The Beowulf Manuscript

There is one manuscript in which Beowulf has survived to the present day. The earliest known owner of the manuscript is an early Anglo-Saxon scholar known as Laurence Nowell, Dean of Lichfield. Some time later, it entered into the manuscript collection of Sir Robert Bruce Cotton (1571-1631) and was shelved under the bust of Roman Emperor Aulus Vitellius shelf A, position 15; hence the name Cotton Vitellius A. xv. It is a composite manuscript consisting of two codices (the Southwick Codex and the Nowell Codex) and nine different works between them. Beowulf follows three prose works in the Nowell Codex and precedes the poem Judith.

Cotton Vitellius A. xv.
The Southwick Codex
1 - The Soliloquia of St. Augustine
2 - The Gospel of Nicodemus
3 - The Debate of Solomon and Saturn
4 - St. Quintin Homily (ending lost)
The Nowell Codex
1 - The Life of St. Christopher (beginning lost)
2 - The Wonders of the East
3 - Alexander's Letter to Aristotle
4 - Beowulf
5 - Judith

In 1700, Cotton's collection was donated to the British people. By 1722, Cotton's house had deteriorated and the collection was moved to Essex House in Strand. Seven years later, it was moved again to Ashburnham House in Westminster. In 1731, Ashburnham House caught fire. Cotton Vitellius A. xv. was badly burned around the edges when it was saved by being thrown from the window with many other manuscripts.

G.J. Thorkelin, an Anglo-Saxonist from Iceland, and a hired scribe made two transcripts of Beowulf in 1787. It was not until the next century that the British Museum went about systematically repairing the books damaged by the fire. By that time, much of the text of Beowulf had crumbled away from the edges of the pages. By 1845, Cotton Vitellius A. xv. was rebound mounted on paper frames that help slow the deterioration of the edges of the pages. In 1882, Julius Zupitza produced a black-and-white facsimile and transcription of Beowulf, followed by Kemp Malone's in 1969. In 1990, work on the Electronic Beowulf, a collection of high quality digitizations with fibre-optic and ultra-violet lighting headed by Kevin Kiernan, continues at the British Library and the University of Kentucky.

When the 1969 edition of Zupitza's facsimiles went to press, the manuscript measured 195 mm high by 115-130 mm wide with a written area 175 mm high by 105 mm wide.

On the whole, the manuscript remains fairly readable, but some folios in particular had seen much neglect. Folio 179/182 is argued to be palimpsest, that is, it had been erased in preparation for reuse or revision. Here is a fragment from a preliminary scan from the Electronic Beowulf project:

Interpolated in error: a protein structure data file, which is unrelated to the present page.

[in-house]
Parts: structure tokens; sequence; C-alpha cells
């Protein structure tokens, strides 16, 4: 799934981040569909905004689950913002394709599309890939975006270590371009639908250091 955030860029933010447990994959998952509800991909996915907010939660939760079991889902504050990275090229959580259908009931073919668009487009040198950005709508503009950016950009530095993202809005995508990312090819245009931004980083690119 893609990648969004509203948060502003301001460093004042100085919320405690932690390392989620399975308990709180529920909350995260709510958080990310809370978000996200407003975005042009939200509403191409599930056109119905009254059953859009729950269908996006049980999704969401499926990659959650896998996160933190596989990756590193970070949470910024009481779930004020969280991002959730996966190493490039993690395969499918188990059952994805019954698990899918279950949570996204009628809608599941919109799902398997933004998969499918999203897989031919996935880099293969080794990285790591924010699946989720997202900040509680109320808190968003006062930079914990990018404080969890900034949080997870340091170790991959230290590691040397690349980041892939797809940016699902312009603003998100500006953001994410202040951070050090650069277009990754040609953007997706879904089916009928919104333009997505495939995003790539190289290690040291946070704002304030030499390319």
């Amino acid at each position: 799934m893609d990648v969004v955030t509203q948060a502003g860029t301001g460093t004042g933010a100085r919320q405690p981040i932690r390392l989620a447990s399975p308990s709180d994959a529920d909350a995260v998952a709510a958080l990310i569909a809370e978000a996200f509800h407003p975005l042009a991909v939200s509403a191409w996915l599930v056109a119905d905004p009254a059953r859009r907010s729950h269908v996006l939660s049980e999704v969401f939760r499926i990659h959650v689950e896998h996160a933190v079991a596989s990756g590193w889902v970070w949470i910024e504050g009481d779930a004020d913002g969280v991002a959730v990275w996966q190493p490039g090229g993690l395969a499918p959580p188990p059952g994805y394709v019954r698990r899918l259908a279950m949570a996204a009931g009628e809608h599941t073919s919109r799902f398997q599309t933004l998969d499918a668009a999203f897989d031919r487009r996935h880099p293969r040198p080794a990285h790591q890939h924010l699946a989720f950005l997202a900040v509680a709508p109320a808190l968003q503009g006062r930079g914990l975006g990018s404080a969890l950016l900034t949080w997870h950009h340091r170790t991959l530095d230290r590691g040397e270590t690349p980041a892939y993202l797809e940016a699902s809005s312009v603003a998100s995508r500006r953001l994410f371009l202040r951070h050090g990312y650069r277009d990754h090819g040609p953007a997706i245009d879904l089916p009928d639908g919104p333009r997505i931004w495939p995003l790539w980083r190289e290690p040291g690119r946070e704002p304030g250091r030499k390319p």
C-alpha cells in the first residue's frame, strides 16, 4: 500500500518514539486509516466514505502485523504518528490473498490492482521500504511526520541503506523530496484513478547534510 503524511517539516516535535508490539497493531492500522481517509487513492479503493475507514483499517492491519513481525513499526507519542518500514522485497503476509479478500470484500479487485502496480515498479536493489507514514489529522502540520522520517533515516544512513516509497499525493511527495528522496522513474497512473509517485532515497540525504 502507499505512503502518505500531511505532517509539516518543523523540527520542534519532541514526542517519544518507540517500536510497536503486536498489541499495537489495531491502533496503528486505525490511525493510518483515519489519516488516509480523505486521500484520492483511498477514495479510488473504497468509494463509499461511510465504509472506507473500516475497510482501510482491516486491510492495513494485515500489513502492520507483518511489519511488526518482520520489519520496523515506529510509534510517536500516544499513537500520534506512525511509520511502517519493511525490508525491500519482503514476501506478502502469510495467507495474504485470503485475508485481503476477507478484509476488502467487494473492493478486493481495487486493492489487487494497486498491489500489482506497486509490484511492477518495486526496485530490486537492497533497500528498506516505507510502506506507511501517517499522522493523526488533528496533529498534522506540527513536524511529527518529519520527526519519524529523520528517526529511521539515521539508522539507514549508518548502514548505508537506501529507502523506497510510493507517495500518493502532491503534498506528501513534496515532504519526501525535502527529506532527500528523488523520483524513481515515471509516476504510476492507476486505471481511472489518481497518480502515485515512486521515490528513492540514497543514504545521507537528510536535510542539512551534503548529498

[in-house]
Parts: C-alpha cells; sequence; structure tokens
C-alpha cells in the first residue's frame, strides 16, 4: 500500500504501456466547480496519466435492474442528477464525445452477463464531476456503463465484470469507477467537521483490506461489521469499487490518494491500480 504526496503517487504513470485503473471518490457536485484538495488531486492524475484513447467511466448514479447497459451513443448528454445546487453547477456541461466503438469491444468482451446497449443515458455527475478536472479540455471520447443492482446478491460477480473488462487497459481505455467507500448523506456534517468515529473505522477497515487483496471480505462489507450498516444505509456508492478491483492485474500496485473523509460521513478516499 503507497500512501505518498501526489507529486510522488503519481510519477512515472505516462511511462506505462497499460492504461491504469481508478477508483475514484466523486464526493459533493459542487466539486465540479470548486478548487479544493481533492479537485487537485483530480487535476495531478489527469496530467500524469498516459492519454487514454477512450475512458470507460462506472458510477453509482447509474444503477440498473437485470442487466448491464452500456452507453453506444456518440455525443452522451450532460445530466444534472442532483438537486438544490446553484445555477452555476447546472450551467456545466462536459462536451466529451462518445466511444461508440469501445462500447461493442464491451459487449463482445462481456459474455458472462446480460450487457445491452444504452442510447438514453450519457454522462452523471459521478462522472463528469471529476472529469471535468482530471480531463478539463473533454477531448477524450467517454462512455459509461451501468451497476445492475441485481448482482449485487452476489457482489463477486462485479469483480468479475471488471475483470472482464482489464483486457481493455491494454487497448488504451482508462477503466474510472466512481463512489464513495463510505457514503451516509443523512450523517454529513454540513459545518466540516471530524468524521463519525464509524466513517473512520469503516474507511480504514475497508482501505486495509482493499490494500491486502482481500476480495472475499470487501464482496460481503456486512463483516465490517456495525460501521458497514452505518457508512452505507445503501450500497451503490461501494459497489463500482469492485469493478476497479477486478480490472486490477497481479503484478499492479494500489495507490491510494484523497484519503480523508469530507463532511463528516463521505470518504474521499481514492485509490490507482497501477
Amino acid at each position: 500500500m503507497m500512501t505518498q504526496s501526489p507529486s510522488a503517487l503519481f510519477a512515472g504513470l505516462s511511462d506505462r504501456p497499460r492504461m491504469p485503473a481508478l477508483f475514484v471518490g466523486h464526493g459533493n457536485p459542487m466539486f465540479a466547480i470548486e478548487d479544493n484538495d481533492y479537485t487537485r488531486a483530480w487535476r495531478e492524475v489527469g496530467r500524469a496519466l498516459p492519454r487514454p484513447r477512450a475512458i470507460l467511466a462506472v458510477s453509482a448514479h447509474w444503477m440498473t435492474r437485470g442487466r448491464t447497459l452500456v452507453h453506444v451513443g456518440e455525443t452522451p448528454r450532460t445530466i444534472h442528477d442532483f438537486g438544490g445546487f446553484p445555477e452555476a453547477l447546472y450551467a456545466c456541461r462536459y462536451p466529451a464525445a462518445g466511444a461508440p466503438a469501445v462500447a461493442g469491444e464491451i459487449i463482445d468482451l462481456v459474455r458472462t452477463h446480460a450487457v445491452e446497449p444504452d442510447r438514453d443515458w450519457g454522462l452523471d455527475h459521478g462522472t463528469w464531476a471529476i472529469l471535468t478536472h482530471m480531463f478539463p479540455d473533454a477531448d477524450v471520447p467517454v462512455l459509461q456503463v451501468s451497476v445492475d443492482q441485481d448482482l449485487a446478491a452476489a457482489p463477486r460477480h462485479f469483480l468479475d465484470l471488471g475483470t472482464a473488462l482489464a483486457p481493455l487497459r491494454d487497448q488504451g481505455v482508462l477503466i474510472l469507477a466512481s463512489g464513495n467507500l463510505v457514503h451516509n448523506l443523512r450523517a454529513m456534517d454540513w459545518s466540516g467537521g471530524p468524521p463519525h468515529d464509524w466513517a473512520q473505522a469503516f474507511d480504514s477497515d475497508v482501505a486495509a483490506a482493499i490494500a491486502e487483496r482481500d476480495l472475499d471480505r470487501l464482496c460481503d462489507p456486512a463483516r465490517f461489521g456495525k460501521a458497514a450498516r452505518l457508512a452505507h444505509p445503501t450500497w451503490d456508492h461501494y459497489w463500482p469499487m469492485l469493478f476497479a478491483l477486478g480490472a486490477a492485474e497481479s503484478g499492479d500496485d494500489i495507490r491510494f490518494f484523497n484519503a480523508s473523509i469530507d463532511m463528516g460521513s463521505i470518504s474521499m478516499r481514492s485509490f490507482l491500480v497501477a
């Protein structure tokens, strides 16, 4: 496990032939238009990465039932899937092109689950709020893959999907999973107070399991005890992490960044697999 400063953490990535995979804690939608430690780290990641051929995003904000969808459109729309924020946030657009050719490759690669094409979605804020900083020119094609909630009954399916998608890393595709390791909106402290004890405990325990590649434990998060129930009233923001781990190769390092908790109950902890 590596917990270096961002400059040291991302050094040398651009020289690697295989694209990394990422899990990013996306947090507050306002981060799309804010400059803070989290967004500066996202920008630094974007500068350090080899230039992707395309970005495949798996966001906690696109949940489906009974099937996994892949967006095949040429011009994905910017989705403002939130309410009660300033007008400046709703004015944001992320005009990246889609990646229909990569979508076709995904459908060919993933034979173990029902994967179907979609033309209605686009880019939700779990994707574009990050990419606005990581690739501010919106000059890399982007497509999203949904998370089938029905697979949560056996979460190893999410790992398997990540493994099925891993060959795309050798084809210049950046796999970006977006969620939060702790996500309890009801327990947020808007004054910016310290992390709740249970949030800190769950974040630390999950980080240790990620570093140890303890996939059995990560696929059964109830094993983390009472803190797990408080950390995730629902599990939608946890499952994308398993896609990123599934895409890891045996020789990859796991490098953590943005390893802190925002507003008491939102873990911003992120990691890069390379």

Manuscript Fragment
Fig: Beowulf Manuscript Fragment

This fragment actually corresponds to what appears to be the description of the dragon. It is possible that we may never know what an Anglo-Saxon dragon would have looked like.

Some disagreement arises over the foliation, or page numbering, of Cotton Vitellius A. xv. Evidence shows that this has been attempted at least six times. At least two attempts were made before the fire of 1731, which have since burned away. The subsequent four attempts can be found on the outside corners of the manuscript, and on the paper frames. Two numbering schemes persist as more canonical. The manuscript foliation, performed sometime between 1793 and 1801, was done with two quires of the Nowell Codex out of order, and two folios of Beowulf out of place. The official foliation done in 1884 corrects these errors, but becomes somewhat problematic when converting between the two systems. The following table illustrates them:

Old Foliation
Official Foliation
129, 130 132, 122
132 to 146 134 to 148
131 149
147 to 188 150 to 191
197 192
189 to 196 193 to 200
198 201

Cotton Vitelius A. xv. was assembled in gatherings or quires of three to six vellum leaves tied together with thread. Following the fire damage and subsequent remounting of the manuscript, it is not longer possible to be certain which folios went together in quires. While it is speculated that Cotton Vitellius A. xv. is a collection of codices, with Beowulf being one of them, one might conclude that Beowulf might have been a complete work in itself at one point. However, without knowing the quires that make up the collection, Beowulf may only be an integral part.

Select Bibliography

Chase, C. The Dating of Beowulf, University of Toronto Press, 1997.

Kiernan, K.S. Beowulf and the Beowulf Manuscript. Rutgers University Press, 1981.

Thorkelin, G.J. The Thorkelin Transcripts of Beowulf. Malone, K. ed. Early English Manuscripts in Facsimile vol.1, 1951.

Zupitza, J. Beowulf (Facsimile). Oxford University Press, 1959.